Now, we don't have to wait until after the Super Bowl for the Ravens to talk to all of the likely candidates.
The way it was looking - until Sunday - you had to figure one or two of the top contenders would be in the postseason for at least another week, but a couple of upsets have pretty much cleared the schedules of Dallas Cowboys offensive coordinator Jason Garrett and a couple of other possibilities.
Which is why I joined the stakeout yesterday at the Ravens' training facility in Owings Mills.
The fireplace in the lobby is roaring these days and could release several puffs of purple smoke from the chimney at any time to signify that a new coach has been hired. Garrett is reportedly already in town for his second interview, so everybody is on full alert.
Don't get too excited. It still could take some time, because owner Steve Bisciotti promised a thorough search involving many candidates and at least two rounds of interviews, though Garrett appeared to be the strong front-runner and the search committee would like to wrap this thing up as soon as practical.
(By the way, if you're wondering why Marty Schottenheimer has not had a face-to-face interview yet, it's because he earned a bye into the second round of the search by virtue of having one of the two best regular-season won-lost records during the 2006 season.)
You've probably noticed there isn't a lot of solid information about the coaching search, and that is to be expected in the NFL, which controls information only slightly more carefully than the National Security Agency.
If you want proof, take a look at the Ravens' Web site, where one of the lead stories is about the upcoming concert by Kenny Chesney at M&T; Bank Stadium (May 10). The only reference to the coaching search is a story explaining why there would be no further stories about the coaching search.
"There's no competitive advantage to leaking names," Kevin Byrne, senior vice president of public and community relations, said in the Web report. "There are disadvantages. I know this: The research and interview process are thorough. Normally, we are a transparent organization that includes the fans. We can't do that now."
That's fine with me, because that leaves no vehicle for team officials to dispute some of the outrageous scenarios I'm planning to come up with over the next couple of weeks if something doesn't happen soon.
Obviously, the media would prefer the Ravens ran their process the way the Orioles did during their managerial search after Mike Hargrove was fired. They trotted out every finalist for a news conference and used it as another evaluation tool. Then they passed over Terry Francona, who has won two World Series since then. It's not a perfect science.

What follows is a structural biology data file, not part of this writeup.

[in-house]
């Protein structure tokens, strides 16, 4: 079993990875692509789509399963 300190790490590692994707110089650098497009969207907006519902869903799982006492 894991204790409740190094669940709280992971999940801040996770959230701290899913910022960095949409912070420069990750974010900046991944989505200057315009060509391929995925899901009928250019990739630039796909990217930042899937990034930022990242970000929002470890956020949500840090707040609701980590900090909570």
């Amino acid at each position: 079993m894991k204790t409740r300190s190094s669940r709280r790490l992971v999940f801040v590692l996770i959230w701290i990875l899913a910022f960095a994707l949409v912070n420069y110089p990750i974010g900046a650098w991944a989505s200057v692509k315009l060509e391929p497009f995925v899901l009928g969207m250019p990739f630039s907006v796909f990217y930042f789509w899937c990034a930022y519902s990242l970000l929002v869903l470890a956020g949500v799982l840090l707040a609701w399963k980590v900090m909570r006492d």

I'll say this: The Ravens are more open than the Washington Redskins. The Ravens have brought six candidates into the Castle to interview, and one of them - John Harbaugh - even stopped to talk with the media on the way out. Redskins owner Daniel Snyder was reportedly scheduled to interview Gregg Williams for much of the day at Snyder's home.
Snyder has also reportedly interviewed candidates at various off-site locations over the past week, so I don't know the significance of inviting Williams to his home. It's either to ensure privacy or find out whether Williams can also do laundry.
The Ravens, at least, have made it possible to have a real stakeout, though yesterday was spent largely staring at Bisciotti's empty parking space and wondering if he had decided to hold the second round of interviews at Snyder's house.
Don't misunderstand, it's not a stakeout in the classic sense. The Ravens knew we were there. It's not like Richard Dreyfuss and Emilio Estevez in the 1987 movie Stakeout, with someone hiding somewhere and spying on someone ... or sending an intern out to videotape the other team's signals. It's more like sitting around the media room hoping the PR department has enough of the 2007 budget left for pizza.
The highlight for me was making a restaurant run for the guys, though the cheapskates didn't even offer to pay for gas.
Listen to Peter Schmuck on WBAL (1090 AM) at noon most Saturdays and Sundays.